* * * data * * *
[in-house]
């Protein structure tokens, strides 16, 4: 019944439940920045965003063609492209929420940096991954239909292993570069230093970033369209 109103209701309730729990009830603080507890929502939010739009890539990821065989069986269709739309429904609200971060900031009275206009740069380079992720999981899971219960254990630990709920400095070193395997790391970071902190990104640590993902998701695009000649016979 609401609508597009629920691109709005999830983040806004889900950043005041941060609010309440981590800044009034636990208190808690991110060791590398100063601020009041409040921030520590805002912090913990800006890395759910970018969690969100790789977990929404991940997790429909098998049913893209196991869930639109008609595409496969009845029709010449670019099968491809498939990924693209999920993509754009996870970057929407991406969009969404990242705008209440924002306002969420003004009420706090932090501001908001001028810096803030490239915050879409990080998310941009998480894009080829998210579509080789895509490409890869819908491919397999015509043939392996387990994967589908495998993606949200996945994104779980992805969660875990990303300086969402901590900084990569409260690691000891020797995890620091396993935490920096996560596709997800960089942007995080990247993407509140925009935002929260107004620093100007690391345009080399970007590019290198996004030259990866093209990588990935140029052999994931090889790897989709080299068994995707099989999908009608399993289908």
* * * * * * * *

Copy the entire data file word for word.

[in-house]
């Protein structure tokens, strides 16, 4: 019944439940920045965003063609492209929420940096991954239909292993570069230093970033369209 109103209701309730729990009830603080507890929502939010739009890539990821065989069986269709739309429904609200971060900031009275206009740069380079992720999981899971219960254990630990709920400095070193395997790391970071902190990104640590993902998701695009000649016979 609401609508597009629920691109709005999830983040806004889900950043005041941060609010309440981590800044009034636990208190808690991110060791590398100063601020009041409040921030520590805002912090913990800006890395759910970018969690969100790789977990929404991940997790429909098998049913893209196991869930639109008609595409496969009845029709010449670019099968491809498939990924693209999920993509754009996870970057929407991406969009969404990242705008209440924002306002969420003004009420706090932090501001908001001028810096803030490239915050879409990080998310941009998480894009080829998210579509080789895509490409890869819908491919397999015509043939392996387990994967589908495998993606949200996945994104779980992805969660875990990303300086969402901590900084990569409260690691000891020797995890620091396993935490920096996560596709997800960089942007995080990247993407509140925009935002929260107004620093100007690391345009080399970007590019290198996004030259990866093209990588990935140029052999994931090889790897989709080299068994995707099989999908009608399993289908």